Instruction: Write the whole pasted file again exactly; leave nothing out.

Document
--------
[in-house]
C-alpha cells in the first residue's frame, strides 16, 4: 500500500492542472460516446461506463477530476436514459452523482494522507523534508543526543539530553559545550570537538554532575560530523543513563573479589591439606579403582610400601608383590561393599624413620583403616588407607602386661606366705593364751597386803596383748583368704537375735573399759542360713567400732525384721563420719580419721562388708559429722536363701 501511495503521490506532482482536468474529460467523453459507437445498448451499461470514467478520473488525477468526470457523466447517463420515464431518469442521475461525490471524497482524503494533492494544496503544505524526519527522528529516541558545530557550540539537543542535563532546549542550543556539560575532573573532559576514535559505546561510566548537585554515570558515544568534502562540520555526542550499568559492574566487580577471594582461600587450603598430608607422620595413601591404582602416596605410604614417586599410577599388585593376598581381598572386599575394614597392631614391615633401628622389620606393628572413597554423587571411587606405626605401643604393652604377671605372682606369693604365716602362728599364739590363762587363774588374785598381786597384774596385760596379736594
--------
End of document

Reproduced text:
[in-house]
C-alpha cells in the first residue's frame, strides 16, 4: 500500500492542472460516446461506463477530476436514459452523482494522507523534508543526543539530553559545550570537538554532575560530523543513563573479589591439606579403582610400601608383590561393599624413620583403616588407607602386661606366705593364751597386803596383748583368704537375735573399759542360713567400732525384721563420719580419721562388708559429722536363701 501511495503521490506532482482536468474529460467523453459507437445498448451499461470514467478520473488525477468526470457523466447517463420515464431518469442521475461525490471524497482524503494533492494544496503544505524526519527522528529516541558545530557550540539537543542535563532546549542550543556539560575532573573532559576514535559505546561510566548537585554515570558515544568534502562540520555526542550499568559492574566487580577471594582461600587450603598430608607422620595413601591404582602416596605410604614417586599410577599388585593376598581381598572386599575394614597392631614391615633401628622389620606393628572413597554423587571411587606405626605401643604393652604377671605372682606369693604365716602362728599364739590363762587363774588374785598381786597384774596385760596379736594